Well, what the hell happened to October? Lots and lots of new things and even more new project ideas. So, still tossing irons in the fire, some are hot and I am beginning to juggle and just waiting for the point of being overwhelmed. Right now, the project that takes to most time is teaching English. I teach at the Kindergarten two days a week, once a week at the primary school (I teach third through 8 graders, not at the same time) and in November I am going to start afternoon classes for adults at the school. Kids here only go to school from 7 am to 1 pm. So all the classrooms are free after 1 or 1:30. I think I am going to start at 2:30 and go for 1 hour. We'll see how that goes. I only teach at the kindergarten for 20 minutes tops—but usually coffee and snacks follows for another 30 minutes. So, if I get two afternoon classes I will teach English for about 5 hours a week. Not too bad. But, right now all my focus is one figuring out a way to teach kids here about Halloween. I have 5 days to get this done. Because I have volunteered to help another volunteer put on a haunted house so I will be gone for Halloween weekend (Friday through Monday) and on top of that I have to go into Plovdiv to get my flu vaccine on Wednesday the 27th. But, they start giving out flu shots in the afternoon, after all the buses to my town. So, I am going to hang out in Plovdiv and do some market research for those two days and then head to help the other volunteer. Well, at least that is what I am thinking right now, that can, and probably will, change within the next 6 days or so.

Right now I am working a lot on the website. I have set an arbitrary finish date of Nov. 30th. No one really seems to care when I finish as long as I am working on it. I just finished translating all the information into Bulgarian. Now I am waiting on proof reading and editing on the Bulgarian script. Then I get to start looking for free web hosting sites, online photo galleries, video hosting sights, etc, etc, etc. Oh, that reminds me I still need to edit the three digital videos they have and create subtitles for them. That should take me close to one month.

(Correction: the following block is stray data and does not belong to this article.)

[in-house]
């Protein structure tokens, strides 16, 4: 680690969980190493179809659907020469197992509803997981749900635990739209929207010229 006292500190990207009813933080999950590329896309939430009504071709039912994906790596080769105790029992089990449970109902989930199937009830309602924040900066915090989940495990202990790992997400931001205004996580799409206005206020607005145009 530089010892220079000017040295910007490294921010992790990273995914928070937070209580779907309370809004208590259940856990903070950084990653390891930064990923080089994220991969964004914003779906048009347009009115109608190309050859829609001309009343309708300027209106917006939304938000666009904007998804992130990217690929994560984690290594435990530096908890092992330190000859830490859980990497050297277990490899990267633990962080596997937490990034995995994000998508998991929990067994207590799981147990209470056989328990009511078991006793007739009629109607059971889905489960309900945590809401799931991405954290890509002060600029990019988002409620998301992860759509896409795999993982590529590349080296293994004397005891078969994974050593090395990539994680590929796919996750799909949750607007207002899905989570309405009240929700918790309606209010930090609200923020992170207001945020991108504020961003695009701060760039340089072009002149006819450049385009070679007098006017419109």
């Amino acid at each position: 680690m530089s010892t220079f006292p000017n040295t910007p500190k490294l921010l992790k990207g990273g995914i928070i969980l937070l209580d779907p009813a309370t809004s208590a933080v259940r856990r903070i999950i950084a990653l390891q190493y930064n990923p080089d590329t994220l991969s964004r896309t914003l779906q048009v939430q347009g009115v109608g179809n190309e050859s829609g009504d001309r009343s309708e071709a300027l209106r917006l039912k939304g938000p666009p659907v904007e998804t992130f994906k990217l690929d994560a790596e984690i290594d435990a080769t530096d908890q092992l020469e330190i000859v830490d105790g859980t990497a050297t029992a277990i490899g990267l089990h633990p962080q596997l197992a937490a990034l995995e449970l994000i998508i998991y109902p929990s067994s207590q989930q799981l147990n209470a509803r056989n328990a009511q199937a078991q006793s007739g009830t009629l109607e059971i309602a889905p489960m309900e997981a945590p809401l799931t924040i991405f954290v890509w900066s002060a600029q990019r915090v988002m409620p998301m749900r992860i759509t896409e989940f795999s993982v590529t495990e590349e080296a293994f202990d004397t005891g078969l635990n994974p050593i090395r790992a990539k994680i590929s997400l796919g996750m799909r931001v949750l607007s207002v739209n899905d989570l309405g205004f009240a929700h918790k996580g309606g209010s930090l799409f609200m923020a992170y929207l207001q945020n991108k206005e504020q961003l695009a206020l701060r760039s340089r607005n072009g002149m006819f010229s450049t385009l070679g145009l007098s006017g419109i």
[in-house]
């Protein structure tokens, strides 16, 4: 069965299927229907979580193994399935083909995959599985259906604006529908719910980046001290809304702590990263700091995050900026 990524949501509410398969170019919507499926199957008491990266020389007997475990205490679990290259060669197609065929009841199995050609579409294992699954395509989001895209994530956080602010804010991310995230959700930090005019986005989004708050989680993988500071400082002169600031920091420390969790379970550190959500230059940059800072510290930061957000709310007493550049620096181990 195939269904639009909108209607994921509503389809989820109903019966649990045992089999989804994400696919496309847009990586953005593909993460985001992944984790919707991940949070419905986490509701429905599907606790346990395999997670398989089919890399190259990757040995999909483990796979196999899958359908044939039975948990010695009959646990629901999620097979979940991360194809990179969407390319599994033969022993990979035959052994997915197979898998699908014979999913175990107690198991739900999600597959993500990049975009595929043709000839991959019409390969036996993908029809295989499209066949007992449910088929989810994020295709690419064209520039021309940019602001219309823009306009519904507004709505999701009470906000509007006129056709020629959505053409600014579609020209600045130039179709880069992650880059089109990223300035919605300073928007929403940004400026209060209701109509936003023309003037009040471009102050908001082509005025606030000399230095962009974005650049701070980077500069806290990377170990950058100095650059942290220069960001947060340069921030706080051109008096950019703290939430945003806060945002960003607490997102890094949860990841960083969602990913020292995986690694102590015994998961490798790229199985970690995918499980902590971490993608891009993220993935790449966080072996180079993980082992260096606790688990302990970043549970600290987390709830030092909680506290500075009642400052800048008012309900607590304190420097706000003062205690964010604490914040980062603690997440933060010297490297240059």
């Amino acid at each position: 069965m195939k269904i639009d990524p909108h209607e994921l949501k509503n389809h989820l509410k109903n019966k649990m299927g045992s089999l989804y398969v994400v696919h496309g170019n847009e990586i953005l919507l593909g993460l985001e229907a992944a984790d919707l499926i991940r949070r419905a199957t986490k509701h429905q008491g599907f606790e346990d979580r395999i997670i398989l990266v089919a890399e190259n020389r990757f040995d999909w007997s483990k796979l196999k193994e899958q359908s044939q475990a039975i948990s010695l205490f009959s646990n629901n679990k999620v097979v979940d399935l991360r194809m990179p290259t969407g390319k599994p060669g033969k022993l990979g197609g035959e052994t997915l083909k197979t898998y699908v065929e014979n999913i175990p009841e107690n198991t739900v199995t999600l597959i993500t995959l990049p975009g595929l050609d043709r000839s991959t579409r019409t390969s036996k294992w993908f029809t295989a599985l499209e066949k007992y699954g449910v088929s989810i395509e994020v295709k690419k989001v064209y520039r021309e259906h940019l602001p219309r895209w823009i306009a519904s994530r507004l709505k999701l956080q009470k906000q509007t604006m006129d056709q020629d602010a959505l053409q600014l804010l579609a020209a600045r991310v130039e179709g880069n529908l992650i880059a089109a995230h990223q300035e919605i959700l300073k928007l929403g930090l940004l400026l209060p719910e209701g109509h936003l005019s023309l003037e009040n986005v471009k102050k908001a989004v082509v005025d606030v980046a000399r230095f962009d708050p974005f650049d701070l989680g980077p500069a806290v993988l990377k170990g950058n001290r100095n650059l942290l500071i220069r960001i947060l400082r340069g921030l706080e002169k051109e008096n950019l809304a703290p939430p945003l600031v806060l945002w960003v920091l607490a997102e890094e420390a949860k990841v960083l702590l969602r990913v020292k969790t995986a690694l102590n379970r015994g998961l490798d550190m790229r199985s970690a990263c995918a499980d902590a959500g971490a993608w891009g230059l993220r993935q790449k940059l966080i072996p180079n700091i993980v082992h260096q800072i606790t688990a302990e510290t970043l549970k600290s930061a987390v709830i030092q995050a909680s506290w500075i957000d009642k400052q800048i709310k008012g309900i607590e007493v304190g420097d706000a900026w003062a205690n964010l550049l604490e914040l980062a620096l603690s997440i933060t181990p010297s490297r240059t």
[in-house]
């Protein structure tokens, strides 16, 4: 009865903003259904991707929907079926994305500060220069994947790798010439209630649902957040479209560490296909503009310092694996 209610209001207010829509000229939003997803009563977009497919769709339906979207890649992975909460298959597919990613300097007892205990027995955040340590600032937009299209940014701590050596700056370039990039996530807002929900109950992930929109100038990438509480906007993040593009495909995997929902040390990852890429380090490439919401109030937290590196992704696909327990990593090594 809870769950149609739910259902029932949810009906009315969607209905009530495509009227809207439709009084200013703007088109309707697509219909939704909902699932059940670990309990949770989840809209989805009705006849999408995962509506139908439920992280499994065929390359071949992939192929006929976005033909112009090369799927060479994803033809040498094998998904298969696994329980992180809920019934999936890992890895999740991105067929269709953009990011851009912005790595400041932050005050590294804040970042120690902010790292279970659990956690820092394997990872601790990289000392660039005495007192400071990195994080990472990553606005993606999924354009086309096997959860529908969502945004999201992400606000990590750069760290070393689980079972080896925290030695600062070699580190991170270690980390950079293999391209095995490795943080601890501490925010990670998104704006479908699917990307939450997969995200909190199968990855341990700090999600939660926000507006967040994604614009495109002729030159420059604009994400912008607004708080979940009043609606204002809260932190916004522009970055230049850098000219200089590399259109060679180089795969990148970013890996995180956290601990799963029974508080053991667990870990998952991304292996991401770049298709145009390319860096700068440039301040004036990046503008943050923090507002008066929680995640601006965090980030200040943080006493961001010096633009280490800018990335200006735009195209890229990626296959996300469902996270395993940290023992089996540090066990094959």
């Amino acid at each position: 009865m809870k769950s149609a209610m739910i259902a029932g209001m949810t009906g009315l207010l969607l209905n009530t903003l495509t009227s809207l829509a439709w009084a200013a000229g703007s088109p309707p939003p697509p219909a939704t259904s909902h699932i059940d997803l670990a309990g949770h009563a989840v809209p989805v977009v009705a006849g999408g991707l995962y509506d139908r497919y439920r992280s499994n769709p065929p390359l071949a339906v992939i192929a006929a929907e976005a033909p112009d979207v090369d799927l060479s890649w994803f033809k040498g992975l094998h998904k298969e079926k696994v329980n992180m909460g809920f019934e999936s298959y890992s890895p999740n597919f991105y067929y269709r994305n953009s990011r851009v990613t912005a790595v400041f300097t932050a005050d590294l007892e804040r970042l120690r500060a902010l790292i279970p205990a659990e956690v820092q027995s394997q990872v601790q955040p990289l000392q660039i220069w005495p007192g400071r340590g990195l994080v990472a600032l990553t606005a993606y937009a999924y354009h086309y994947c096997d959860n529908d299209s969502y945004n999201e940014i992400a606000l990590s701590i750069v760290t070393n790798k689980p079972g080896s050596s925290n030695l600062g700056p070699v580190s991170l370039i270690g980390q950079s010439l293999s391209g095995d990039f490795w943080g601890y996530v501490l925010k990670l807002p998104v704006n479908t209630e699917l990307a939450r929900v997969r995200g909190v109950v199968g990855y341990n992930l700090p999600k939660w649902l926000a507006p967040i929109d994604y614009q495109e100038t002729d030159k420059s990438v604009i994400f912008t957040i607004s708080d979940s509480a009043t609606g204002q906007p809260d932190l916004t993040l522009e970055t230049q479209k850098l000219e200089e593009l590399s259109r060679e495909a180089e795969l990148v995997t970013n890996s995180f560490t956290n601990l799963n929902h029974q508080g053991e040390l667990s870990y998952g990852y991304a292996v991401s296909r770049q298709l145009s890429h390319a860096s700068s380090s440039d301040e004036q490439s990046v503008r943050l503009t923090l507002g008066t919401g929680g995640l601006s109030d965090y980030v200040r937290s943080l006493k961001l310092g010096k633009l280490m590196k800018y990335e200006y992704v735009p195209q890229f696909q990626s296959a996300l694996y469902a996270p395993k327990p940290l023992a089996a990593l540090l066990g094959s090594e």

In other news, I found a really awesome program called Google “Sketchup” which is helping me make a map of my village. I am about a quarter of the way done outlining all the buildings. So, I still have a long ways to go on that. I have an arbitrary finish date of the end of April. The sooner I finish my end to sooner I can start to hound people for resources to help get this project done without needing to actually write the big GP—grant proposal. So, I am getting stoked on that.

I am creating a survey (seriously, it was only a matter of time) for all the local guests houses and hotels about what services they offer and if they have a website, etc. You know, simple market research. Rolled into this is a series of questions about what sort of business development help they want/need. I am not sure how these questions are going to works. I will probably talk with Jon, Whitney, or Amber about that since that is kind of their cup of tea. I am going to being this by myself and door to door. The instrument development should be done by the middle of November, and I should have gathered all my data by the end of December. Now, I need to learn how to do useful stats in Excel. I hope to use this data to better develop training materials on business development, marketing, and customer service. I am hoping to get those classes up and running by NEXT fall. This is a long term goal. But, also in line with market research I am also heading out into some of the other larger tourist destinations nearby to see if they sell homemade Rhodope souvenirs. There is a couple of people who make homemade souvenirs and I want to help them make a little more money. Because we only sell them at the Tourist Information Center and that place is only open when I am there (Saturday mornings, generally) so getting their wares to a place that can actually push them is 12 times better than what I can do within the village alone.